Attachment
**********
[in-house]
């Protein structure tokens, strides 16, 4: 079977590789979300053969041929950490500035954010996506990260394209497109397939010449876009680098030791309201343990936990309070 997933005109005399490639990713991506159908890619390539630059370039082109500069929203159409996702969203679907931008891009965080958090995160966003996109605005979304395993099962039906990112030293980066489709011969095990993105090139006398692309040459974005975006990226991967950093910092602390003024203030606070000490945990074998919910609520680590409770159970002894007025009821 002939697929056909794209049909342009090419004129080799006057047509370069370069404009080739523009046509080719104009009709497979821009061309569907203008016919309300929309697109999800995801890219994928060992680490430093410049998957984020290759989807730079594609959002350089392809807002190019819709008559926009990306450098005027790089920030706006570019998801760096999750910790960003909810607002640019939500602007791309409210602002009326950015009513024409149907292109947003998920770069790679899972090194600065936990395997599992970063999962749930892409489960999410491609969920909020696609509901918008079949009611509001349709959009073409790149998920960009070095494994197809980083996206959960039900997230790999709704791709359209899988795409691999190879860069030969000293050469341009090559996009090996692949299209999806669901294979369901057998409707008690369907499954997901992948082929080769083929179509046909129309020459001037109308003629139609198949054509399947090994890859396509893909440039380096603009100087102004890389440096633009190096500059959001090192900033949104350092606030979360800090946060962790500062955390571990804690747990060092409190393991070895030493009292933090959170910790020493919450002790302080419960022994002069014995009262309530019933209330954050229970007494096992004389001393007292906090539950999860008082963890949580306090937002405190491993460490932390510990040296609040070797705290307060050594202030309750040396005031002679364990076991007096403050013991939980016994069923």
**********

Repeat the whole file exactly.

[in-house]
């Protein structure tokens, strides 16, 4: 079977590789979300053969041929950490500035954010996506990260394209497109397939010449876009680098030791309201343990936990309070 997933005109005399490639990713991506159908890619390539630059370039082109500069929203159409996702969203679907931008891009965080958090995160966003996109605005979304395993099962039906990112030293980066489709011969095990993105090139006398692309040459974005975006990226991967950093910092602390003024203030606070000490945990074998919910609520680590409770159970002894007025009821 002939697929056909794209049909342009090419004129080799006057047509370069370069404009080739523009046509080719104009009709497979821009061309569907203008016919309300929309697109999800995801890219994928060992680490430093410049998957984020290759989807730079594609959002350089392809807002190019819709008559926009990306450098005027790089920030706006570019998801760096999750910790960003909810607002640019939500602007791309409210602002009326950015009513024409149907292109947003998920770069790679899972090194600065936990395997599992970063999962749930892409489960999410491609969920909020696609509901918008079949009611509001349709959009073409790149998920960009070095494994197809980083996206959960039900997230790999709704791709359209899988795409691999190879860069030969000293050469341009090559996009090996692949299209999806669901294979369901057998409707008690369907499954997901992948082929080769083929179509046909129309020459001037109308003629139609198949054509399947090994890859396509893909440039380096603009100087102004890389440096633009190096500059959001090192900033949104350092606030979360800090946060962790500062955390571990804690747990060092409190393991070895030493009292933090959170910790020493919450002790302080419960022994002069014995009262309530019933209330954050229970007494096992004389001393007292906090539950999860008082963890949580306090937002405190491993460490932390510990040296609040070797705290307060050594202030309750040396005031002679364990076991007096403050013991939980016994069923």